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Life updates and gratitude

You may remember that we bought a house recently, which was pretty awesome and all, and now I have a house and I must mow the lawn. Mowing the lawn is actually pretty nice because it’s an achievable goal that you finish, for better or worse, within about an hour usually. It’s also a great workout for your back. Pushing a mower is hard, especially when it is grumpy about making turns.

I feel like half my blog posts this year have been about life updates, which is not really surprising because there have been so many of them. This past month was the Equinox, and as a good pagan girl I was supposed to light candles and say thanks and contemplate the things that I’ve been gifted with this year, the labor and the fruits of it, the balance of one to the other. I didn’t really do that – instead I went out for drinks with friends and took a long walk under the stars. I can’t say that I was particularly introspective, but I blew off some steam, which was a good start.

So now here we are, a few weeks late, almost to Samhain, and here I am, thinking about gratitude.

I’ve let a lot of things go fallow this year. Each accomplished thing is counterbalanced by things that are not accomplished, the tradeoff of forward motion. There is a lot I feel that I have not accomplished this year, and it’s easy to get caught up in that and feel it eat away at you. I could count the things that I have lost, but I don’t know that that would be productive for a post that is supposed to be about gratitude. Suffice to say that the desire to be more and do more is a steady pressure in my chest that I’m learning to accommodate and live with instead of try to push away. I’d like to accept it for what it is – a drive and a passion that keeps me alive and innovative and always reaching. I want to be grateful for that pressure, to build on it and turn it into bedrock that I can plant my feet on.

One of the ways to do that is to recognize my accomplishments. This year, I have organized a wedding, and I’ve got to recognize that was a monumental thing that people actually get paid to do as a full-time job. I have seen places and things I’ve never experienced before, been exposed to new ideas. I bought a house, which is not even something I ever really thought I’d be able to do this early in my life, and which took a lot of coordination and concerted pressure on my part. I’ve reached what feels like a new level of ability in my writing, and gained the courage to take rejection without pain (most of the time!) And I get to fulfill one of my dreams by moderating a panel at the World Fantasy Convention in San Antonio this year, The Role of the City in Fantasy Settings.

I couldn’t have done any of those things without supportive networks, and I’ve done my best to learn to maintain those networks more thoughtfully and with greater compassion. I’ve tried to learn to forgive people for their foibles, and to forgive myself for mine. That’s been really hard, honestly, and it’s something I’m still working on. And I’ve survived the nonstop bombardment of everything going on in our nation and our world, giving myself permission to take a step away from the things I cannot change and to throw my shoulder in to move the things I can.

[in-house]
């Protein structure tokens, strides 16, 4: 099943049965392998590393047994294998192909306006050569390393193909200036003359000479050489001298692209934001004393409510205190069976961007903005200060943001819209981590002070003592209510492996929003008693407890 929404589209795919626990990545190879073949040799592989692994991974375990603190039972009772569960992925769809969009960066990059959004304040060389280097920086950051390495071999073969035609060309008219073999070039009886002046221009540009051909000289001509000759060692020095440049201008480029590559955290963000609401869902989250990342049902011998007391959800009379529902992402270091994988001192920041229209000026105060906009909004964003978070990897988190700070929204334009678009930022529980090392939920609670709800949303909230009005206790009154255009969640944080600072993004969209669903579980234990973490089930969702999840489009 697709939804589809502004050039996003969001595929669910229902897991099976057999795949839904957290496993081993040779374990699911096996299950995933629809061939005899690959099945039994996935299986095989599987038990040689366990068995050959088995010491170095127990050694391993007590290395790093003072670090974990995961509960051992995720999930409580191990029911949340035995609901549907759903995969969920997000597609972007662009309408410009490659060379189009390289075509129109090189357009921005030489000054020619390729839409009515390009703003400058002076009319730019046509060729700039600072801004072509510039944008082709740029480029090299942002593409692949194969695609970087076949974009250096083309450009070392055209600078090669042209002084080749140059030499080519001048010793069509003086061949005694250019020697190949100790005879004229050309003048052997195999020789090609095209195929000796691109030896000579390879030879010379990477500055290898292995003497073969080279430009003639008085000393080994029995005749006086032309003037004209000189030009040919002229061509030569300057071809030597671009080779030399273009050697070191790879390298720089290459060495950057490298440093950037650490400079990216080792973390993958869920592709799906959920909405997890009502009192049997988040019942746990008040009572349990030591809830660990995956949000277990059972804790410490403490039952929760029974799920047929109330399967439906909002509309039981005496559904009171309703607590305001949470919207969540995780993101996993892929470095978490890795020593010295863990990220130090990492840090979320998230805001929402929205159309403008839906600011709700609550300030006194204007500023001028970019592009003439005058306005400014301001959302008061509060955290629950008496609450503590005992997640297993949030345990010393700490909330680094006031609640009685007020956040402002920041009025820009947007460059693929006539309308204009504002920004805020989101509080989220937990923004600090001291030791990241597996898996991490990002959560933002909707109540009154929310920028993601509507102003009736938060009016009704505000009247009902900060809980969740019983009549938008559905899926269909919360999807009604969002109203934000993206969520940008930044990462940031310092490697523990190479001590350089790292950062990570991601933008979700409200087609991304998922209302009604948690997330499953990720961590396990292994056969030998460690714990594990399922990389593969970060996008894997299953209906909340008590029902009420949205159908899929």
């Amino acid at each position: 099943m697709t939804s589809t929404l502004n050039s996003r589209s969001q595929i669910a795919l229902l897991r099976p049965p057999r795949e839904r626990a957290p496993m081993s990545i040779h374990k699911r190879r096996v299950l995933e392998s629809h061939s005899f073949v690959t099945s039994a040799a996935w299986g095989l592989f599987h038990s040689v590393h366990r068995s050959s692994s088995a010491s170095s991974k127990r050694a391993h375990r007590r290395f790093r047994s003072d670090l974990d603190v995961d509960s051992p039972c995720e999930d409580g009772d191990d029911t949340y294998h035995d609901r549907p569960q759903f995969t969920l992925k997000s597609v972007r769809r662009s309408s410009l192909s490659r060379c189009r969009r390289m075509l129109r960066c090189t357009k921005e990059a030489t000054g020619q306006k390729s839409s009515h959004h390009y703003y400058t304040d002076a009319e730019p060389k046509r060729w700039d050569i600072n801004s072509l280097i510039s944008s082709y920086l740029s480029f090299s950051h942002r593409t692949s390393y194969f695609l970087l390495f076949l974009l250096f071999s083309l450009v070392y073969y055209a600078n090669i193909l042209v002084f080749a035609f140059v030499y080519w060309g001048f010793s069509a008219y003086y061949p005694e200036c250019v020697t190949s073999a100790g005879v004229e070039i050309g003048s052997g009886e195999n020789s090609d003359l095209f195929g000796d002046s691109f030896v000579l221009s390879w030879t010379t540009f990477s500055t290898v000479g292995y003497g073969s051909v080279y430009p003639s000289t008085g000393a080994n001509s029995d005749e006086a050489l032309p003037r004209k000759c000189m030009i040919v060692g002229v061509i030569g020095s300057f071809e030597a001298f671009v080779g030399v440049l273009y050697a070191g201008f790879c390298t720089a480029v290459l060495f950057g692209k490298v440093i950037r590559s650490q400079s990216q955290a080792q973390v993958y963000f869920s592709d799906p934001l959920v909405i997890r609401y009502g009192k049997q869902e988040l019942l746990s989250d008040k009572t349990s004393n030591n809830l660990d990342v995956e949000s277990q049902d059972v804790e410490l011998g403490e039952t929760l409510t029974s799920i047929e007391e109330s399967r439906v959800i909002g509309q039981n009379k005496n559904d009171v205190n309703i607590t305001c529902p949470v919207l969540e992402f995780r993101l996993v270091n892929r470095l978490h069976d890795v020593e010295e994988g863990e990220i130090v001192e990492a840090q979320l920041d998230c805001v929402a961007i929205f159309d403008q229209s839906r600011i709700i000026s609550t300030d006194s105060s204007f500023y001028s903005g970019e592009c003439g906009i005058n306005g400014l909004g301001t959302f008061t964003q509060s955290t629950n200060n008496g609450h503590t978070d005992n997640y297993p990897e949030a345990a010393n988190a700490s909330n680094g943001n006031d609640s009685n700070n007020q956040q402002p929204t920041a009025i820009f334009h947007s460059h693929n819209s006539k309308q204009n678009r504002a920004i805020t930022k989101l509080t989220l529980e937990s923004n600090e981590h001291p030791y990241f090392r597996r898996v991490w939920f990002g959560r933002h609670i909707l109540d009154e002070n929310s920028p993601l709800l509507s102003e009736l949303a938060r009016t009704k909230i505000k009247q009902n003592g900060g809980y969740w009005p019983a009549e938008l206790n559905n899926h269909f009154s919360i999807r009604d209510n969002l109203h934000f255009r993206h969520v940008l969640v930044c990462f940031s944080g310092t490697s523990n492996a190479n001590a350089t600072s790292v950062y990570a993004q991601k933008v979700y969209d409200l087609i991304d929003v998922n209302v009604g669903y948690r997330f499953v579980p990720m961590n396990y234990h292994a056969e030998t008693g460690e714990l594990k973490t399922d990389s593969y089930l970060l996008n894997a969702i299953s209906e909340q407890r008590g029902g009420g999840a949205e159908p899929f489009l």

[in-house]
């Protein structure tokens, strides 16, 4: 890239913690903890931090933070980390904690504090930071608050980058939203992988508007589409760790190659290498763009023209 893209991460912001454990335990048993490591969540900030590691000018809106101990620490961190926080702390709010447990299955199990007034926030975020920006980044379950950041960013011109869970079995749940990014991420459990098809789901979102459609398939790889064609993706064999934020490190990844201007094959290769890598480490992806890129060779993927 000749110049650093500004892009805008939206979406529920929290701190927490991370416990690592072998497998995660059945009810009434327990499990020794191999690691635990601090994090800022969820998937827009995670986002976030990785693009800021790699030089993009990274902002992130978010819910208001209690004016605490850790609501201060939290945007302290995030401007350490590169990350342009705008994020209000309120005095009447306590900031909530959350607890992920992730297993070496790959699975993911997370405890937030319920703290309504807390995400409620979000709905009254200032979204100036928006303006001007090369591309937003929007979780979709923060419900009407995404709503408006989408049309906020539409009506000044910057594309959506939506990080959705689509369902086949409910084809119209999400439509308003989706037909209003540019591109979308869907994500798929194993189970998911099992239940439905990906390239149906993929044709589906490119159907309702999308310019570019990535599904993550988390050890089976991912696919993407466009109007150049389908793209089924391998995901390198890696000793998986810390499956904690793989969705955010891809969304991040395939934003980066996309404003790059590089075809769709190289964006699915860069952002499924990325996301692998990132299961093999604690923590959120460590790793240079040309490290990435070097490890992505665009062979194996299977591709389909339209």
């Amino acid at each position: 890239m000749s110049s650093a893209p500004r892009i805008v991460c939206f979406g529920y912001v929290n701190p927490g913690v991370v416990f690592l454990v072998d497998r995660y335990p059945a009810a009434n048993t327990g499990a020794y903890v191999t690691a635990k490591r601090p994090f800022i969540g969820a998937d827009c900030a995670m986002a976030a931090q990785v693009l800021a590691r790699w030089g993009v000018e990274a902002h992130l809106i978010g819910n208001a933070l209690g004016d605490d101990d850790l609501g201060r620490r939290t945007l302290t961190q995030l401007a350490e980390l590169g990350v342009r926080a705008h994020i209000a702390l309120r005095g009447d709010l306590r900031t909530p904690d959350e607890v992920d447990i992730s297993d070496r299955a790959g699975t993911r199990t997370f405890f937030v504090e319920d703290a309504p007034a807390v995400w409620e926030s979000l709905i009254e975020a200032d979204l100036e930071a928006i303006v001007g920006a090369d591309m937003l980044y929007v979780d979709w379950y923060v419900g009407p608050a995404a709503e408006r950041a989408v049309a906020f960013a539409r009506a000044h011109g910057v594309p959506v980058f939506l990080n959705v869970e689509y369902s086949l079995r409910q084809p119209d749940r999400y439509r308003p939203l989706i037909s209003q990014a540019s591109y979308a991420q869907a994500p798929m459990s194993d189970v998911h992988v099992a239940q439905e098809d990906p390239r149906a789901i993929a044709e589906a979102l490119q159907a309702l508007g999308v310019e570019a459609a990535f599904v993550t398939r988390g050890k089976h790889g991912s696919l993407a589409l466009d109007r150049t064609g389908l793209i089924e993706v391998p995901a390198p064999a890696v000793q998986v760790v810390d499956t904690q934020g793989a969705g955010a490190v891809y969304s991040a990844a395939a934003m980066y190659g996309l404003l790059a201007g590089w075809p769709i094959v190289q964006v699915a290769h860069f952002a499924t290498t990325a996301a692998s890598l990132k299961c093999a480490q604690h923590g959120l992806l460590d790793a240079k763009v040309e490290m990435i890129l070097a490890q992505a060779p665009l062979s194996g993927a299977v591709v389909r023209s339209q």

It’s been a long and glorious year, and a challenging one, and it’s not done yet. We have two more months of 2017, two writing events coming up, holidays to get through – there’s a lot going on. But I’m ready for it, the good and the bad. I’m ready to keep chipping away at my career, and enjoying this thing we call life.

 

We interrupt your regular programming…

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Verily, cats are weird

My life has been on hold this week following a drastic and explosive vomiting episode on the part of my cat, Fidel, which led to him not eating or drinking for almost two days. I am using this as an excuse to postpone blogging about writerly stuff, since I honestly haven’t had a moment to think straight.

Cats are weird. My poor baby boy, who is really more of a dog than a cat in a lot of ways, is a cuddlemuffin of epic proportions, infinitely curious, and sometimes a jerk. He really, really loves ribbons, and anything stringy looking, and I can see you cat lovers wincing because you know how this story goes right? Cat loves ribbon. Cat finds ribbon in the chaos of the house post-move. Cat eats ribbon.

So Saturday night, as I lay dead to the world, I was awoken by the most terrible hurking. There is no other word for that sound. Hurk. Hurk. I shot up, to realize that my husband was gone and I was the only person in bed. The lights were all on. The hurking continued.

“What is happening?” I said groggily.

“Cat boy threw up,” said the S.O. That was…an understatement.

I didn’t take pictures, and you don’t want them, but what my poor baby threw up was nothing that should have come out of anyone’s throat. It was a hairball the size of Texas, and it had accreted around a ribbon that I recognized instantly as a wide, green ribbon I had been wondering about the past few days. Mystery solved, because this semi-digested, colorless thing was, in fact, the missing ribbon. That hairball smelled terrible, let me tell you, and my stomach is always the least stable around 3 am. I nearly brought up my dinner myself.